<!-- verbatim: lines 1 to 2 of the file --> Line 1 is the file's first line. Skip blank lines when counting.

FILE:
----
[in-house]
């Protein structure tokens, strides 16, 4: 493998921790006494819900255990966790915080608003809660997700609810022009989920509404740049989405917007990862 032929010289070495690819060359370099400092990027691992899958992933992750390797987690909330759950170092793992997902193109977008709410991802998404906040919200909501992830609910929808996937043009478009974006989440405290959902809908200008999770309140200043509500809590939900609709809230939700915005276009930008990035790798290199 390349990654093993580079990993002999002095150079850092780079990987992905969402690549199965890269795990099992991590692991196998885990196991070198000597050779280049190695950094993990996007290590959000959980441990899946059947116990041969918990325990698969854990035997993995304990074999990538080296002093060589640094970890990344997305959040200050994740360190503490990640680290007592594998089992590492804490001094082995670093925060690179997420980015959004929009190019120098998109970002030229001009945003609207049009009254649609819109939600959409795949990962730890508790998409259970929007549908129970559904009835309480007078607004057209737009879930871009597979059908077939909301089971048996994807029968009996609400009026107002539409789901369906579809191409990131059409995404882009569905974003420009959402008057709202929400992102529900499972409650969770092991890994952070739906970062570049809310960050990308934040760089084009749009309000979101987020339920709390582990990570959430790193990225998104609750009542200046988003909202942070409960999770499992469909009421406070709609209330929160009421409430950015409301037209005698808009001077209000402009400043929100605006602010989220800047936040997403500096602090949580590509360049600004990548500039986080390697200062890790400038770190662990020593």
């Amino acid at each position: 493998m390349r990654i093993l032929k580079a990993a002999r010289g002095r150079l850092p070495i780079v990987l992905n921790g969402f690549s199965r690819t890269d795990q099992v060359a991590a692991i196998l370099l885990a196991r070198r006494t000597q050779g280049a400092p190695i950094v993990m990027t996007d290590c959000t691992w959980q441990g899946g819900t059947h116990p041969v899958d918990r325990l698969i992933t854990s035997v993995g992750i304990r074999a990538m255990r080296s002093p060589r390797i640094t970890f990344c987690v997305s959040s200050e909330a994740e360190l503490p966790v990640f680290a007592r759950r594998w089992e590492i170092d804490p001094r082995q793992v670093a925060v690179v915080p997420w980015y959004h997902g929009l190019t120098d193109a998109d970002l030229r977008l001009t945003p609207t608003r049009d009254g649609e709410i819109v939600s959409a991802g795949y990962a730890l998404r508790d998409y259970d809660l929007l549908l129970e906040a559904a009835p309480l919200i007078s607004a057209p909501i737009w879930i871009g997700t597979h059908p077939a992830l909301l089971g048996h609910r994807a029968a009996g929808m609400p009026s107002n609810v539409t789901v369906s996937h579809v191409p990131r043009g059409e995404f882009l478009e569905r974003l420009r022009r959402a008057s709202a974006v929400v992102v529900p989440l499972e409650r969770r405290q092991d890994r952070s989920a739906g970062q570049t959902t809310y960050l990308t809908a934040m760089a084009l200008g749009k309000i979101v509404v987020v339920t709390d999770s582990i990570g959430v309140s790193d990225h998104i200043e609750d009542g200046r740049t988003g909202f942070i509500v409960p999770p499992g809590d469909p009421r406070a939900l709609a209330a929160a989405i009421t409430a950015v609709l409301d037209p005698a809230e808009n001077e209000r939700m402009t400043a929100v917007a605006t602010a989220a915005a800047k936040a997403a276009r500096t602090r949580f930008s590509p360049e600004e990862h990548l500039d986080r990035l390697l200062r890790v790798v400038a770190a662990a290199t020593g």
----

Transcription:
[in-house]
């Protein structure tokens, strides 16, 4: 493998921790006494819900255990966790915080608003809660997700609810022009989920509404740049989405917007990862 032929010289070495690819060359370099400092990027691992899958992933992750390797987690909330759950170092793992997902193109977008709410991802998404906040919200909501992830609910929808996937043009478009974006989440405290959902809908200008999770309140200043509500809590939900609709809230939700915005276009930008990035790798290199 390349990654093993580079990993002999002095150079850092780079990987992905969402690549199965890269795990099992991590692991196998885990196991070198000597050779280049190695950094993990996007290590959000959980441990899946059947116990041969918990325990698969854990035997993995304990074999990538080296002093060589640094970890990344997305959040200050994740360190503490990640680290007592594998089992590492804490001094082995670093925060690179997420980015959004929009190019120098998109970002030229001009945003609207049009009254649609819109939600959409795949990962730890508790998409259970929007549908129970559904009835309480007078607004057209737009879930871009597979059908077939909301089971048996994807029968009996609400009026107002539409789901369906579809191409990131059409995404882009569905974003420009959402008057709202929400992102529900499972409650969770092991890994952070739906970062570049809310960050990308934040760089084009749009309000979101987020339920709390582990990570959430790193990225998104609750009542200046988003909202942070409960999770499992469909009421406070709609209330929160009421409430950015409301037209005698808009001077209000402009400043929100605006602010989220800047936040997403500096602090949580590509360049600004990548500039986080390697200062890790400038770190662990020593």